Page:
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Black Lives Matter, Indigenous groups rally for justice on Fourth of July

Protesters rally and march against systematic racism and police brutality, and for indigenous rights on the Fourth of July in downtown Los Angeles on Saturday. Photo by Jim Ruymen/UPI
Protesters rally and march against systematic racism and police brutality, and for indigenous rights on the Fourth of July in downtown Los Angeles on Saturday. Photo by Jim Ruymen/UPI | License Photo

July 5 (UPI) -- Black Lives Matter demonstrators and indigenous groups held rallies Saturday calling attention to injustices facing people of color in America amid the Fourth of July holiday.

Rallies were held Saturday in Los Angeles, Washington, D.C., Chicago and other cities throughout the nation continuing calls for justice for victims of police violence and proposing that the Independence Day celebration is hypocritical given ongoing discrimination against indigenous people and people of color in the country.

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In Los Angeles, more than 400 people gathered downtown to call for justice for George Floyd, Breonna, Taylor, Andres Guardado and others killed by police as well as soldier Vanessa Guillen who was killed at Fort Hood.

Indigenous leader Shannon Rivers of the Akimel O'otham people called on demonstrators to "decolonize" their minds, while Jessa Calderon of the Tongva Nation guided participants on a march while pointing out historic areas of the Tongva homeland.

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Demonstrators in Washington, D.C., marched in support of black lives near the National Mall and Karrigan Williams, co-founder of Freedom Fighters D.C., led a "Juliberation" march, saying that the Independence Day holiday "doesn't really mean anything when black people weren't free on July 4th and those same liberties weren't afforded to us."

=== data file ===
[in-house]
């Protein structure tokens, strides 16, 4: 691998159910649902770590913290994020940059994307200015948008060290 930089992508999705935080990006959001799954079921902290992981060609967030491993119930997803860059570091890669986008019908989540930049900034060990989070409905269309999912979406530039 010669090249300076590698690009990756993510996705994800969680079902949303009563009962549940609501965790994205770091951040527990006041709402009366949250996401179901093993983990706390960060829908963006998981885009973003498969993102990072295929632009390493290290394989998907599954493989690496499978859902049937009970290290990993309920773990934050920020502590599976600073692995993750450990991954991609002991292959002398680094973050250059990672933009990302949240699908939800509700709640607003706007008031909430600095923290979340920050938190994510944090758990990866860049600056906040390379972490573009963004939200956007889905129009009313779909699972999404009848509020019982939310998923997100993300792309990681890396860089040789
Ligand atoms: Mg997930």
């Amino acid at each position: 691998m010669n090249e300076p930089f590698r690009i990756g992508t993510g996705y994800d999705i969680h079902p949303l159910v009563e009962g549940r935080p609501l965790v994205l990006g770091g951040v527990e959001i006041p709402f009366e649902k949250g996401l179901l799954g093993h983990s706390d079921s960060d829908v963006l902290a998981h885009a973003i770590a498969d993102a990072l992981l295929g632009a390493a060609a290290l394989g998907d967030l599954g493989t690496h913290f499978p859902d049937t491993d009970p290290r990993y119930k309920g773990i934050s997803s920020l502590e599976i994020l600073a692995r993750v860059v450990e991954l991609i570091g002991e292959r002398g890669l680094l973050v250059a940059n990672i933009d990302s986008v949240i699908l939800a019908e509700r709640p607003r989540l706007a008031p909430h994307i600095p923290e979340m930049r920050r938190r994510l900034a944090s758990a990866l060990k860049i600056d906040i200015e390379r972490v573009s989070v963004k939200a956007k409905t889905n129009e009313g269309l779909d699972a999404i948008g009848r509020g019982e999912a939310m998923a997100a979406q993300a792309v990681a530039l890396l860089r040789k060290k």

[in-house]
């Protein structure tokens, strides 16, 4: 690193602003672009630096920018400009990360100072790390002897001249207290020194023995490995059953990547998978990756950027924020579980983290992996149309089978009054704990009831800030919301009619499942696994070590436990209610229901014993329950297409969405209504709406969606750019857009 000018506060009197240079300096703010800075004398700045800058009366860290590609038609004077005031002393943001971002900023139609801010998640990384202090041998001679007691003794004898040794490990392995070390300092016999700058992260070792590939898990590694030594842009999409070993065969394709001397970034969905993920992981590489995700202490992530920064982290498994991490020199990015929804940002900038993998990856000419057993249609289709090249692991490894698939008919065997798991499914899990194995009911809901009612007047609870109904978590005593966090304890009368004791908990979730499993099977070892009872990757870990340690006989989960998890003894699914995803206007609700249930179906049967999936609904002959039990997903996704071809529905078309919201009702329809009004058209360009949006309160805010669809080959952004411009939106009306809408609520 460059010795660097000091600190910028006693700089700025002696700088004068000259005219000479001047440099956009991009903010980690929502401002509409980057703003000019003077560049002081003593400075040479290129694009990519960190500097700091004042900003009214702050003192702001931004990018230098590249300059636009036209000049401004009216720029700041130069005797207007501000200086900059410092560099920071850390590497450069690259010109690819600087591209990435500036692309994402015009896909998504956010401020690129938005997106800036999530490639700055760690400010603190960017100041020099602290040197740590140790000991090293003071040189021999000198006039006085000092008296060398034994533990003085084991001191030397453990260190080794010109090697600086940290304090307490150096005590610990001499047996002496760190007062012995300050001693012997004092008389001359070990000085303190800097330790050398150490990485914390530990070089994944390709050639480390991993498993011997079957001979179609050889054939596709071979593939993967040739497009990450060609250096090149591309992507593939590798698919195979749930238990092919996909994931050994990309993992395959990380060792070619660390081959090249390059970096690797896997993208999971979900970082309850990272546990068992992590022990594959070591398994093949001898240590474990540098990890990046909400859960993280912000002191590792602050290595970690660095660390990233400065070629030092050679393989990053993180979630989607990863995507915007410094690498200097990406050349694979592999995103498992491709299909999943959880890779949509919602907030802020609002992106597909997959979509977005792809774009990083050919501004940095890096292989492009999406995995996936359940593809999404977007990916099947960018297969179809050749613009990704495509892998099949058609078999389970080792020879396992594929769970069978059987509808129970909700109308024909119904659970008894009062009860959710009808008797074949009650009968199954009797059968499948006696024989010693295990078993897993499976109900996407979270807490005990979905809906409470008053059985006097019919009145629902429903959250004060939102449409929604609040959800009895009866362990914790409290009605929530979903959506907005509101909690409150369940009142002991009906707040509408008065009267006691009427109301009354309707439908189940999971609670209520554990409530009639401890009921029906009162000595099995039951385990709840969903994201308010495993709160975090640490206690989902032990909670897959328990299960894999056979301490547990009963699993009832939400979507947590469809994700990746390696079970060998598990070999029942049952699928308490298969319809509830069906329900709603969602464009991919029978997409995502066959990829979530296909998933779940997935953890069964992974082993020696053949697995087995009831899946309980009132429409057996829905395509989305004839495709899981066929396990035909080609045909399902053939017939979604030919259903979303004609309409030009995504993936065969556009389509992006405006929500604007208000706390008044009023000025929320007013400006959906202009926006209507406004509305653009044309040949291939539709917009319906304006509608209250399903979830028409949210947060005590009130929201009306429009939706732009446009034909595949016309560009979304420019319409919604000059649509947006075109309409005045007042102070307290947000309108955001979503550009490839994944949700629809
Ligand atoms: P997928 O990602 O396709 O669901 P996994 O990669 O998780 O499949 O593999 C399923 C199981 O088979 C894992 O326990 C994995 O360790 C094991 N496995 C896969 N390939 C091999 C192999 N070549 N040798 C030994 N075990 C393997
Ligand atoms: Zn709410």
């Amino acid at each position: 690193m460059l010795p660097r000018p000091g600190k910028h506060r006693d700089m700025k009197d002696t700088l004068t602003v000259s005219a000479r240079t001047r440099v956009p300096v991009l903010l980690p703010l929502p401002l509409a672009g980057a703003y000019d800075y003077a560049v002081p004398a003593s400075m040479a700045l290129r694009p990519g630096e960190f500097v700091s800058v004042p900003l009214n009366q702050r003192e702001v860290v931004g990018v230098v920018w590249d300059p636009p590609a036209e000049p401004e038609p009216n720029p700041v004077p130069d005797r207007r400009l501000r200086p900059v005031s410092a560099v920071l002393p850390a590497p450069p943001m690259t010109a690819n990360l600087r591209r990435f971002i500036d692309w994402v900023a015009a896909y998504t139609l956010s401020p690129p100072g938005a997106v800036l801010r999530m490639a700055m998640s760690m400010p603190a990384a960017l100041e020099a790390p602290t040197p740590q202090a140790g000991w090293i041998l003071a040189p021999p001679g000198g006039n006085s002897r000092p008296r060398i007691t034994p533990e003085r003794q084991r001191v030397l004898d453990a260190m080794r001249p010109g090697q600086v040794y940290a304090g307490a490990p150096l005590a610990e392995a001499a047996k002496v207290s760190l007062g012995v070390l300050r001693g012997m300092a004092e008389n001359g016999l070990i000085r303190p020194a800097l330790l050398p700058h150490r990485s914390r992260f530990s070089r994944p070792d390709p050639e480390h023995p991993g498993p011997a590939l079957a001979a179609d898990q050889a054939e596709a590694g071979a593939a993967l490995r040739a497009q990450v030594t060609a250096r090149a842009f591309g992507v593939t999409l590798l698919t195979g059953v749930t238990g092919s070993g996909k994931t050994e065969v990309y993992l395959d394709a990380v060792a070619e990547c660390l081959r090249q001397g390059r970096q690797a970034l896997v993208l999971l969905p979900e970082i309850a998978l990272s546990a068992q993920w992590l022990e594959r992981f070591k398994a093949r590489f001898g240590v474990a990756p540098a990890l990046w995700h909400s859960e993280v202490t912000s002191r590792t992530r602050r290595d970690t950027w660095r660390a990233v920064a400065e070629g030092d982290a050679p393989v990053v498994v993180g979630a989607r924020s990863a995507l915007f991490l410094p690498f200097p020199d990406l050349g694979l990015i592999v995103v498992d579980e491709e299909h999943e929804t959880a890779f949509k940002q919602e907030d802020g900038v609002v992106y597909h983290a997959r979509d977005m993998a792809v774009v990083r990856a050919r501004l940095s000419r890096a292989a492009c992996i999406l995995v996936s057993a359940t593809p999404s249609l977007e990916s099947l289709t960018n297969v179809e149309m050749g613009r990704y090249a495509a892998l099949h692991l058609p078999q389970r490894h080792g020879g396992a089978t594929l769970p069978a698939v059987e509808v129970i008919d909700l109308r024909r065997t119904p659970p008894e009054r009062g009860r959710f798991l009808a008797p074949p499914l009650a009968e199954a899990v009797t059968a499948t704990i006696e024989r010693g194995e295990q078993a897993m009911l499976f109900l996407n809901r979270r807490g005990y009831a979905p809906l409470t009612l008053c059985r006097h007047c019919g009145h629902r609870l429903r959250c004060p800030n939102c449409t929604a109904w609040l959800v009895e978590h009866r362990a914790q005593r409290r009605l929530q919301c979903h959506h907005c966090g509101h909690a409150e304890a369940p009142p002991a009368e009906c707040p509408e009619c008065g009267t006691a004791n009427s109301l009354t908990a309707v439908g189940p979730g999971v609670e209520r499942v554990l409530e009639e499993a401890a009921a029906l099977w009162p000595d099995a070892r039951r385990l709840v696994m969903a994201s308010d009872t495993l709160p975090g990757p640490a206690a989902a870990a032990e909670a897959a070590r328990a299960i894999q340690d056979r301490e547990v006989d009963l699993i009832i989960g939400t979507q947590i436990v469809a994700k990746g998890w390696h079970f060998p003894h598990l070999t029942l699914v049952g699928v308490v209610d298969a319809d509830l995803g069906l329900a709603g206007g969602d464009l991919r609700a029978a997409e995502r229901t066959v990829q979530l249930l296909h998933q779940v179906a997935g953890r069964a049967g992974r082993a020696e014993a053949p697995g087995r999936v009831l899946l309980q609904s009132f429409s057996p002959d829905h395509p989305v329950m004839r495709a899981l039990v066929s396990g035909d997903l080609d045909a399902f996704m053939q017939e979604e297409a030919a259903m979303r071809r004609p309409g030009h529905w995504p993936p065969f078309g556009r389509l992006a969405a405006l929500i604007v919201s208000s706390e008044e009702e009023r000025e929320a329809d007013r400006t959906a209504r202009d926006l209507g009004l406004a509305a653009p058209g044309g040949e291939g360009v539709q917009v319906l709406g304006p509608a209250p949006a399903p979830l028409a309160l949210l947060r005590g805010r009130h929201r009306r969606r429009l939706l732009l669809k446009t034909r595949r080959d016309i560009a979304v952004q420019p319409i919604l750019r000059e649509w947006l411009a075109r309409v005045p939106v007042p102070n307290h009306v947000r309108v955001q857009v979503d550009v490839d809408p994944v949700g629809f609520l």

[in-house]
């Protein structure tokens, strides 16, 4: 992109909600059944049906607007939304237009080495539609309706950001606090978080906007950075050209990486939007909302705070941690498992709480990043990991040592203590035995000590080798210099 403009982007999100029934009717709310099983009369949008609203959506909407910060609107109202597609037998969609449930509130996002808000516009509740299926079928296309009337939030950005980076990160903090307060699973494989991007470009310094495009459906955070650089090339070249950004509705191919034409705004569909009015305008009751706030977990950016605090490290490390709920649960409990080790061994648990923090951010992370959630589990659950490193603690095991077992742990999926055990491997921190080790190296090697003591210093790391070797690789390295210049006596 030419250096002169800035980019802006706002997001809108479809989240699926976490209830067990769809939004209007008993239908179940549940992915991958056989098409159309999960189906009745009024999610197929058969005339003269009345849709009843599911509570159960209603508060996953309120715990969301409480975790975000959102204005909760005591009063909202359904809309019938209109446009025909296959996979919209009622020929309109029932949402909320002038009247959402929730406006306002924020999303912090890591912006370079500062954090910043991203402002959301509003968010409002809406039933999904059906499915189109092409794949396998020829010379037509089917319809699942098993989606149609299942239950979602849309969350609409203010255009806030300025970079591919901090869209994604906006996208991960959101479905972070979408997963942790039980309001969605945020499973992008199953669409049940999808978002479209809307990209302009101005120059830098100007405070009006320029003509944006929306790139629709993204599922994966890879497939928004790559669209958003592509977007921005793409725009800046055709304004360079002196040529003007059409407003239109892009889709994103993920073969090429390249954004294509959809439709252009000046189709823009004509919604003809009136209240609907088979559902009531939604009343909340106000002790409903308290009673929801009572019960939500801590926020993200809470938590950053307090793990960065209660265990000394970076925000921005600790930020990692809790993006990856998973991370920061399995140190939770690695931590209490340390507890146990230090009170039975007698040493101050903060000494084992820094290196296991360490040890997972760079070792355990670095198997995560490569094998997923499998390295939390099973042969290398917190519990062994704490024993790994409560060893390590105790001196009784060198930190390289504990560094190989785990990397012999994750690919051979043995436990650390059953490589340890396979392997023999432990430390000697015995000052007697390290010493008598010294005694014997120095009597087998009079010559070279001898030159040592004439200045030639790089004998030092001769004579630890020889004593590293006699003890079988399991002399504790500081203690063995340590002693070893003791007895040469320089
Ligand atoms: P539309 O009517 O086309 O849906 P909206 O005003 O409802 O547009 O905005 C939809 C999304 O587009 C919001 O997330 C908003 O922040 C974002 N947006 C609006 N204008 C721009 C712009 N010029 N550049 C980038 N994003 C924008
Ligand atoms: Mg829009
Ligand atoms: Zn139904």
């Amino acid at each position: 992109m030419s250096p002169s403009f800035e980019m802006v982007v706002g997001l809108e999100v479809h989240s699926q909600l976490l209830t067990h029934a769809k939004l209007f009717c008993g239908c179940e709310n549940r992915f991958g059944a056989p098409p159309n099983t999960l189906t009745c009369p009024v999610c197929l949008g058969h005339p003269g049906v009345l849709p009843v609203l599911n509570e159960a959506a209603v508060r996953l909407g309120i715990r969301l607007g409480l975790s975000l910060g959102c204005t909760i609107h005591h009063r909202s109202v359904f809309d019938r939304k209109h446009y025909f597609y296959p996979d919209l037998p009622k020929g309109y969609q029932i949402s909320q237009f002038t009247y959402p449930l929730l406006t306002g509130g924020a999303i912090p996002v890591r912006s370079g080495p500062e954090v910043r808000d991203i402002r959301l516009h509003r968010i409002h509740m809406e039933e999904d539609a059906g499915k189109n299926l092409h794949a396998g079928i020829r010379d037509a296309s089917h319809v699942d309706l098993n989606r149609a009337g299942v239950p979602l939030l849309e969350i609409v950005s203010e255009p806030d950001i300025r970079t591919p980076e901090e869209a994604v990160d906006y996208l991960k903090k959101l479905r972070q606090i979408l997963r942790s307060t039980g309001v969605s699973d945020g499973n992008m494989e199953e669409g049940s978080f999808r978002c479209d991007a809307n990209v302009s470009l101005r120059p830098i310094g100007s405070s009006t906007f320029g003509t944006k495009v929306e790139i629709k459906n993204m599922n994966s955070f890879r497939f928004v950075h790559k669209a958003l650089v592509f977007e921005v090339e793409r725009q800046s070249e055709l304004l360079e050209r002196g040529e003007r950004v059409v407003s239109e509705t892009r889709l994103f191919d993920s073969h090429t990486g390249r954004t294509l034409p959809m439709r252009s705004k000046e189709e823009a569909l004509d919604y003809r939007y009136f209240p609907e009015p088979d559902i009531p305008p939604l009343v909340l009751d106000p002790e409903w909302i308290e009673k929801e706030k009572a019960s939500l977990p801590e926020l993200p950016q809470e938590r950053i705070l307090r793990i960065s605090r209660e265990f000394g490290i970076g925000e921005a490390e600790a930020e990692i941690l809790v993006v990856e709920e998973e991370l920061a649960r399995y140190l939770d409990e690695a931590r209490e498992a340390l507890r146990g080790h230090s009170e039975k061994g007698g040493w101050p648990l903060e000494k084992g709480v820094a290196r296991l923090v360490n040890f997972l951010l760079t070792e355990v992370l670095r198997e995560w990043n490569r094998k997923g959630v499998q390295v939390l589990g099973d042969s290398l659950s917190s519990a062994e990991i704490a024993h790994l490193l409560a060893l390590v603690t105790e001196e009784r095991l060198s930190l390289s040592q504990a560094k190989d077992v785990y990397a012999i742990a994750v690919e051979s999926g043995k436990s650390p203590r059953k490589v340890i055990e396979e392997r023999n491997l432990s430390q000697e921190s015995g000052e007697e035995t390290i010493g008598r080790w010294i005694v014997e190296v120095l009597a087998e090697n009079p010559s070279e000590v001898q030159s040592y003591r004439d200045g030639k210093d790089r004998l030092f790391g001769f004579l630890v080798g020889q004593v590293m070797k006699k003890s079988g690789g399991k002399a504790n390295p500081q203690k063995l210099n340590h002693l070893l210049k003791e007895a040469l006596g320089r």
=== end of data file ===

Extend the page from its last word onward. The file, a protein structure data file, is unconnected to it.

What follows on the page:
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"We're still marching for the same things," he said.

Dozens of law students also conducted a sit-in outside the Supreme Court honoring black women who were killed by police.

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"This being a celebration of independence, life, liberty and the pursuit of happiness, I'll be talking about these are not things black women have been given the space to celebrate," said Amy Yeboah, a professor of African Studies at Howard University. "Their justice is still being considered."

Hundreds of people also gathered in downtown Chicago on Saturday afternoon as they marched through neighborhoods and knelt in silence for 8 minutes and 46 seconds in memory of Floyd.

"Independence for people of color has not been part of our livelihood. We're constantly murdered, harassed because of police brutality all over the country," said organizer Rabbi Michael Ben Yosef. "The concept of freedom does not seem to come to our doorstep, even though we've been here 400 years."

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